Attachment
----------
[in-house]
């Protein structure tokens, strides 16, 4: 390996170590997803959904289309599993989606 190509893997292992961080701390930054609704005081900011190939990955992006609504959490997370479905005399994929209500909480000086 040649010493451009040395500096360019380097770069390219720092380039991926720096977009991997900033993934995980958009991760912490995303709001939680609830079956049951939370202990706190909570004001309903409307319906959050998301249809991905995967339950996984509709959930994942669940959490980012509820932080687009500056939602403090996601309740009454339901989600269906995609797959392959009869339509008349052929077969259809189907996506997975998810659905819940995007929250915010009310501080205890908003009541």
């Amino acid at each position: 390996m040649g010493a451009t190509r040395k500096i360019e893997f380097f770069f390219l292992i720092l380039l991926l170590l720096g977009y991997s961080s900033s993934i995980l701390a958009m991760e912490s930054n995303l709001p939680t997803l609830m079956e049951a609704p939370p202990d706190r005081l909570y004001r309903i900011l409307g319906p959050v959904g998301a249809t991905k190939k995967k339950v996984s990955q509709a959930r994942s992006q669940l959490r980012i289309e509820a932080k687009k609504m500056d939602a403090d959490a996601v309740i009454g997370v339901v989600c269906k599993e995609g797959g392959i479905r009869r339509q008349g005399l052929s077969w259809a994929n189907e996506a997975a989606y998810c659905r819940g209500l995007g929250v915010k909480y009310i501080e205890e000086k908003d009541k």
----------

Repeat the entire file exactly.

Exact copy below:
[in-house]
């Protein structure tokens, strides 16, 4: 390996170590997803959904289309599993989606 190509893997292992961080701390930054609704005081900011190939990955992006609504959490997370479905005399994929209500909480000086 040649010493451009040395500096360019380097770069390219720092380039991926720096977009991997900033993934995980958009991760912490995303709001939680609830079956049951939370202990706190909570004001309903409307319906959050998301249809991905995967339950996984509709959930994942669940959490980012509820932080687009500056939602403090996601309740009454339901989600269906995609797959392959009869339509008349052929077969259809189907996506997975998810659905819940995007929250915010009310501080205890908003009541």
């Amino acid at each position: 390996m040649g010493a451009t190509r040395k500096i360019e893997f380097f770069f390219l292992i720092l380039l991926l170590l720096g977009y991997s961080s900033s993934i995980l701390a958009m991760e912490s930054n995303l709001p939680t997803l609830m079956e049951a609704p939370p202990d706190r005081l909570y004001r309903i900011l409307g319906p959050v959904g998301a249809t991905k190939k995967k339950v996984s990955q509709a959930r994942s992006q669940l959490r980012i289309e509820a932080k687009k609504m500056d939602a403090d959490a996601v309740i009454g997370v339901v989600c269906k599993e995609g797959g392959i479905r009869r339509q008349g005399l052929s077969w259809a994929n189907e996506a997975a989606y998810c659905r819940g209500l995007g929250v915010k909480y009310i501080e205890e000086k908003d009541k």